Perhaps you disagree with me that it’s morally wrong to kill animals or blow up people in Afghanistan. But surely you can imagine that it might be, or at least that someone could think it is. And I think it’s similarly clear that eating a hamburger or paying taxes contributes — in a very small way; perhaps only has the possibility of contributing — to those things. Even if you don’t, everyday life has a million ways that are more direct. Personally, I think it’s wrong that I get to sit at a table and gaily devour while someone else delivers more food to my table and a third person slaves over a stove. Every time I order food, I make them do more carrying and slaving. (Perhaps they get some money in return, but surely they’d prefer it if I just gave them the money.) Again, you may not think this wrong but I hope you can admit the possibility. And it’s obviously my fault.
Off in the cave, I thought I was safe. But then I read Peter Singer’s latest book. He points out that for as little as a quarter, you can save a child’s life. (E.g. for 27 cents you can buy the oral rehydration salts that will save a child from fatal diarrhea.) Perhaps I was killing people after all. I couldn’t morally make money, for the reasons described above. (Although maybe it’s worth helping fund the bombing of children in Afghanistan in order to help save children in Mozambique.) But instead of living in a cave, I could go to Africa and volunteer my time. Of course, if I do that there are a thousand other things I’m not doing. How can I decide which action I take will save the most lives? Even if I take the time to figuring out, that’s time I’m spending on myself instead of saving lives.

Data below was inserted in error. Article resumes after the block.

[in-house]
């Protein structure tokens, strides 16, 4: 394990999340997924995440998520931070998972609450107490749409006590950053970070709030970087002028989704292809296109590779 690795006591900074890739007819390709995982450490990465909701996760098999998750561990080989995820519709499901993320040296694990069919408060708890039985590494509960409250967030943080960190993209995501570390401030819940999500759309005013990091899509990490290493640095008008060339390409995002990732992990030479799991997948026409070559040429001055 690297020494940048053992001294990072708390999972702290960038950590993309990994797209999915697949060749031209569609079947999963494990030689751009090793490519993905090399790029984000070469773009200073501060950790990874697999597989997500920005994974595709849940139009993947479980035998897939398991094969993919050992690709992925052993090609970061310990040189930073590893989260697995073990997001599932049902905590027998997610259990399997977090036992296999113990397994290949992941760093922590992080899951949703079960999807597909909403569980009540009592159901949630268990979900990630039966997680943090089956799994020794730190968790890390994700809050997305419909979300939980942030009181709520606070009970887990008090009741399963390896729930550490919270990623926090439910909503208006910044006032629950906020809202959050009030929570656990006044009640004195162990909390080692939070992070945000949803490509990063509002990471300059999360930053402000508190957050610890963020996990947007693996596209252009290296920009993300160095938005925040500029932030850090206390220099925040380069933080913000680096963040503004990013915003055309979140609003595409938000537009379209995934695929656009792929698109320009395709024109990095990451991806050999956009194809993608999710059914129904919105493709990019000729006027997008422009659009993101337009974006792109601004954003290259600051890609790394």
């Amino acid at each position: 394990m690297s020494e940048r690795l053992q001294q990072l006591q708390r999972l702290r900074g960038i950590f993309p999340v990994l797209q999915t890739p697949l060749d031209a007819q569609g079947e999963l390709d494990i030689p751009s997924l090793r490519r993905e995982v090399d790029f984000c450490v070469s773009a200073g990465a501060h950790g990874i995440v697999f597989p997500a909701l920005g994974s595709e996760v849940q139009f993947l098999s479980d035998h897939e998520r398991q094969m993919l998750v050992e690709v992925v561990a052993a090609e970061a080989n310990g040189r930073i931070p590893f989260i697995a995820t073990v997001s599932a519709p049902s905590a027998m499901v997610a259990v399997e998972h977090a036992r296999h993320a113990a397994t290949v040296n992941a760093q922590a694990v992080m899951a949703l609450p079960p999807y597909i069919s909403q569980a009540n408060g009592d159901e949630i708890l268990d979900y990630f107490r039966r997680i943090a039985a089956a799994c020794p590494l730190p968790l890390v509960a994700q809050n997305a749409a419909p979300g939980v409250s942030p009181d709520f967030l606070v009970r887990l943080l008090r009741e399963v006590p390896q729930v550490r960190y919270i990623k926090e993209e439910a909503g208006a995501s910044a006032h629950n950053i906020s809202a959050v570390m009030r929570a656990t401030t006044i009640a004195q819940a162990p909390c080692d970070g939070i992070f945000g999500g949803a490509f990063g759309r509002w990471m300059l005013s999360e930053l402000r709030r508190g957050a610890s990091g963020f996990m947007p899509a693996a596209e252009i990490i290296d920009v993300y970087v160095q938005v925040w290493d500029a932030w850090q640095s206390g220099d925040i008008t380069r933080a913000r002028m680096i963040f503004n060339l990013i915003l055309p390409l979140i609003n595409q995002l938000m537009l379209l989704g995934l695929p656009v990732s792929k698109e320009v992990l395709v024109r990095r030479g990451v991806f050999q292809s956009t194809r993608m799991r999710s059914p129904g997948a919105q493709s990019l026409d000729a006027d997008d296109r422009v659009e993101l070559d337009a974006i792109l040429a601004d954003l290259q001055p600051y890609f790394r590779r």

It seems impossible to be moral. Not only does everything I do cause great harm, but so does everything I don’t do. Standard accounts of morality assume that it’s difficult, but attainable: don’t lie, don’t cheat, don’t steal. But it seems like living a moral life isn’t even possible. But if morality is unattainable, surely I should simply do the best I can. (Ought implies can, after all.) Peter Singer is a good utilitarian, so perhaps I should try to maximize the good I do for the world. But even this seems like an incredibly onerous standard. I should not just stop eating meat, but animal products altogether. I shouldn’t just stop buying factory-farmed food, I should stop buying altogether. I should take things out of dumpsters other people are unlikely to be searching. I should live someplace where others won’t be disturbed. Of course all this worrying and stress is preventing me from doing any good in the world.
I can hardly take a step without thinking about who it hurts. So I decide not to worry about the bad I might be doing and just focus on doing good — screw the rules. But this doesn’t just apply to the rules inspired by Peter Singer. Waiting in line at the checkout counter is keeping me from my life-saving work (and paying will cost me life-saving money) — better just to shoplift. Lying, cheating, any crime can be similarly justified.
It seems paradoxical: in my quest to do good I’ve justified doing all sorts of bad. Nobody questioned me when I went out and ordered a juicy steak, but when I shoplift soda everyone recoils. Is there sense in following their rules or are they just another example of the world’s pervasive immorality? Have any philosophers considered this question?
R.I.P Aaron Swartz
Hacked by grand wizard of Lulzsec, Sabu
GOD BLESS AMERICA
DOWN WITH ANONYMOUS
reddit sucks, k hacked by aush0k and tibitximer